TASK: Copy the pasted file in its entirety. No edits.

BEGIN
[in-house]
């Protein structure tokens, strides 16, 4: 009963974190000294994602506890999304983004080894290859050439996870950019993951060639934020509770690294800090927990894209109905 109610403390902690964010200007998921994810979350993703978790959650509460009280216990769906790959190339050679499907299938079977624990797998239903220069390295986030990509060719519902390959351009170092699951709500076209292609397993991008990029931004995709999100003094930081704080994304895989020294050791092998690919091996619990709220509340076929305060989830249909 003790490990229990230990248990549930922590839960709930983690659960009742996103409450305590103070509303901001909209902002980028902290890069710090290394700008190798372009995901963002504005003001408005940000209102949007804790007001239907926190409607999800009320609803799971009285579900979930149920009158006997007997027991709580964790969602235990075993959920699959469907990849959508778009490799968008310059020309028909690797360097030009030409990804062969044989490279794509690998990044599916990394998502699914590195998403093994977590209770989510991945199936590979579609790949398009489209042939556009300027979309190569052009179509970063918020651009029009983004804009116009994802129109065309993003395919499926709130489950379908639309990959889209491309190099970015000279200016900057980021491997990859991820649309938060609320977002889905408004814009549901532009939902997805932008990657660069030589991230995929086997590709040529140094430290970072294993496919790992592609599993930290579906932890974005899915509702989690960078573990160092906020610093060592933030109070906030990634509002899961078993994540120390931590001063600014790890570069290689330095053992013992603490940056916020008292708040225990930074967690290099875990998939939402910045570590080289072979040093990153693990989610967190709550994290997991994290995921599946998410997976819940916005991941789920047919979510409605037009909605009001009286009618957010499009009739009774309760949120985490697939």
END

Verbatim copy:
[in-house]
């Protein structure tokens, strides 16, 4: 009963974190000294994602506890999304983004080894290859050439996870950019993951060639934020509770690294800090927990894209109905 109610403390902690964010200007998921994810979350993703978790959650509460009280216990769906790959190339050679499907299938079977624990797998239903220069390295986030990509060719519902390959351009170092699951709500076209292609397993991008990029931004995709999100003094930081704080994304895989020294050791092998690919091996619990709220509340076929305060989830249909 003790490990229990230990248990549930922590839960709930983690659960009742996103409450305590103070509303901001909209902002980028902290890069710090290394700008190798372009995901963002504005003001408005940000209102949007804790007001239907926190409607999800009320609803799971009285579900979930149920009158006997007997027991709580964790969602235990075993959920699959469907990849959508778009490799968008310059020309028909690797360097030009030409990804062969044989490279794509690998990044599916990394998502699914590195998403093994977590209770989510991945199936590979579609790949398009489209042939556009300027979309190569052009179509970063918020651009029009983004804009116009994802129109065309993003395919499926709130489950379908639309990959889209491309190099970015000279200016900057980021491997990859991820649309938060609320977002889905408004814009549901532009939902997805932008990657660069030589991230995929086997590709040529140094430290970072294993496919790992592609599993930290579906932890974005899915509702989690960078573990160092906020610093060592933030109070906030990634509002899961078993994540120390931590001063600014790890570069290689330095053992013992603490940056916020008292708040225990930074967690290099875990998939939402910045570590080289072979040093990153693990989610967190709550994290997991994290995921599946998410997976819940916005991941789920047919979510409605037009909605009001009286009618957010499009009739009774309760949120985490697939």